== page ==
[Recap: The ‘evolution’ angle] Television is a thing of the past. Do you agree?

24 10 2011

This essay is quite similar to a previously-discussed essay:

The book has no place in modern society. Discuss.

Here’s an excerpt from a post that dealt with the abovementioned question on books:

Stand: There is a place

Counter-argument: Some argue that books have no place due to the rise of alternatives to books (e-books, the internet, etc.) which have edged books out.

Rebuttal: Thanks to the internet, the traditional book might no longer have a place in our libraries (or in Borders). However, the very fact that e-books are on the rise shows that there still is a place for books because e-books are, after all, books too. While there may not be a place for the traditional book, there certainly is a place – and a growing one at that – for the evolved descendent of the paperback: e-books in one’s Kindle or iPad.

Conclusion: Therefore, though traditional books might have lost their place, the book certainly has not, for it has merely evolved and adapted to fill a new “ecological niche” in society.

 

Applying this approach to the question on whether TVs are a thing of the past, one could argue:

Television is a thing of the past. Do you agree?

Stand: Not a thing of the past

Counter-argument: Some argue that television is a thing of the past due to the rise of alternatives to televisions (internet TV, YouTube, online streaming of full episodes, alternative forms of entertainment such as computer games, etc.) which have edged out television.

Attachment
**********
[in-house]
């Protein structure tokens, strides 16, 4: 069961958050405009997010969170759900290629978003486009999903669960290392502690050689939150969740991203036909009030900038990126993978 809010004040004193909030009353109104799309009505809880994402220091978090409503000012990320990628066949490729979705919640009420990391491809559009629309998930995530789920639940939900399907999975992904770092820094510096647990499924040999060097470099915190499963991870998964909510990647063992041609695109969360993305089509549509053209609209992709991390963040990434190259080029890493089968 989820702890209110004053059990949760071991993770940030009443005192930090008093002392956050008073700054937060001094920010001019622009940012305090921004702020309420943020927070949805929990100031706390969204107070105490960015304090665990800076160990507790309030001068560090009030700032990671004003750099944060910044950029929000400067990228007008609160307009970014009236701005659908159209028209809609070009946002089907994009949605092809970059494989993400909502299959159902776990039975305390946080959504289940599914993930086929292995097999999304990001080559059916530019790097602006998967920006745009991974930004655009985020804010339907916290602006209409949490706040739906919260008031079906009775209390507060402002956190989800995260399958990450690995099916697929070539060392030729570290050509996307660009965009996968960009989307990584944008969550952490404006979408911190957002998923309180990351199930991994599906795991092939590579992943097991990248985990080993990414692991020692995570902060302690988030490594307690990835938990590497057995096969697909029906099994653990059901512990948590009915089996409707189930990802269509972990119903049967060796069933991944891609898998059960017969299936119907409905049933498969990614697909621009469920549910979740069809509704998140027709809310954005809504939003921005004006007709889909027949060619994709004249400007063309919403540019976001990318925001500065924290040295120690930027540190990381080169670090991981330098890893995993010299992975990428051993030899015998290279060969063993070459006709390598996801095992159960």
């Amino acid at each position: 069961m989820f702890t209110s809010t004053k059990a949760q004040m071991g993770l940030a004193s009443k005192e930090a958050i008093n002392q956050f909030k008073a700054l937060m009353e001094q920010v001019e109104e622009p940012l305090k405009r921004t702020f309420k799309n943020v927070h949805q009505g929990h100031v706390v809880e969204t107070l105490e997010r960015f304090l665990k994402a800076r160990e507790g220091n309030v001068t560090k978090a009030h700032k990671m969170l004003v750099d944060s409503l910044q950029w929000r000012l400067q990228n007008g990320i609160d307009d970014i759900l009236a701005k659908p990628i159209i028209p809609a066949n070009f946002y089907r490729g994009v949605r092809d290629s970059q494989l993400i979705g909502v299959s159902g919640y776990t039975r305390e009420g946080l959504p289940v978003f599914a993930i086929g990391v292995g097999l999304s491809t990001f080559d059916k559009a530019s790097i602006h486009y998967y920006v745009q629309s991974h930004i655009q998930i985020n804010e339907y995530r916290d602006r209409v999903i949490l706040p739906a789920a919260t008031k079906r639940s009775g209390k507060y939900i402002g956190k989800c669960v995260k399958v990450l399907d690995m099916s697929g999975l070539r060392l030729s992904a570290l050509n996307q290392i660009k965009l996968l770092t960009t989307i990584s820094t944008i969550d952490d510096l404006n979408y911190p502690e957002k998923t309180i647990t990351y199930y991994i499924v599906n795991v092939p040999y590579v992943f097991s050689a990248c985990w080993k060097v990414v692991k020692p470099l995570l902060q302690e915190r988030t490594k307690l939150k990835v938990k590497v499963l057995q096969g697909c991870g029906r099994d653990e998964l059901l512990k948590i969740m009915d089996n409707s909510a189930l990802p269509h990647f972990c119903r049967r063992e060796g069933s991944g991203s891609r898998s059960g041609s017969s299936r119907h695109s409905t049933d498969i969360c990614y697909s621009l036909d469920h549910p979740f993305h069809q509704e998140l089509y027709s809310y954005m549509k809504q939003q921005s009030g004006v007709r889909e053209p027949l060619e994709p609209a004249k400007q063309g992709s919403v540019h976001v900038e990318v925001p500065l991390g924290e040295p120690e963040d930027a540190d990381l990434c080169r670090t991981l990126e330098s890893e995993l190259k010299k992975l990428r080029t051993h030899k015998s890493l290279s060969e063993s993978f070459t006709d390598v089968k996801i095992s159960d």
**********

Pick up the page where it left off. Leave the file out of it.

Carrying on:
Rebuttal: Thanks to internet television, the traditional notion of a television in one’s living room might be a thing of the past. However, the very fact that there is a rising demand for internet television, with iTunes and Megavideo charging low rates to stream and download full episodes, shows that television is not a thing of the past because internet television is, after all, television too. While the traditional concept of a television in the living room might be a thing of the past, the evolved descendants of the television – internet television viewed on our laptops, iPads and even smartphones – are certainly a thing of the present, and likely future too.

Conclusion: Therefore, though traditional notions of the television might be a thing of the past, the overarching concept of a television certainly has not, for it has merely evolved and adapted to fill a new “ecological niche” in society.

A similar “the television-has-evolved” angle could also consider the following:

  • While people might turn to alternative forms of entertainment such as Playstation games and the Wii, these new forms of entertainment need to be hooked up to our “old-fashioned” televisions. Thus, even if we do not watch broadcast programmes on TV as much, this doesn’t mean that we don’t use the TV for other purposes.
  • TV developers are well aware of the competition from the internet, and are adding functions to your standard living room TV set – new models can now be used to surf the internet as well, TiVo was developed to allow people to watch programmes at their conveneince, etc.
  • TV developers are upgrading TVs to make the viewing experience unlike anything one can currently experience from a lowly laptop – 3D televisions, LED televisions, HD televisions, large screens (far larger than a laptop), compatibility with fancy home theatre systems.
  • Large, ultra-thin, high-end televisions being hung on one’s wall as a status symbol

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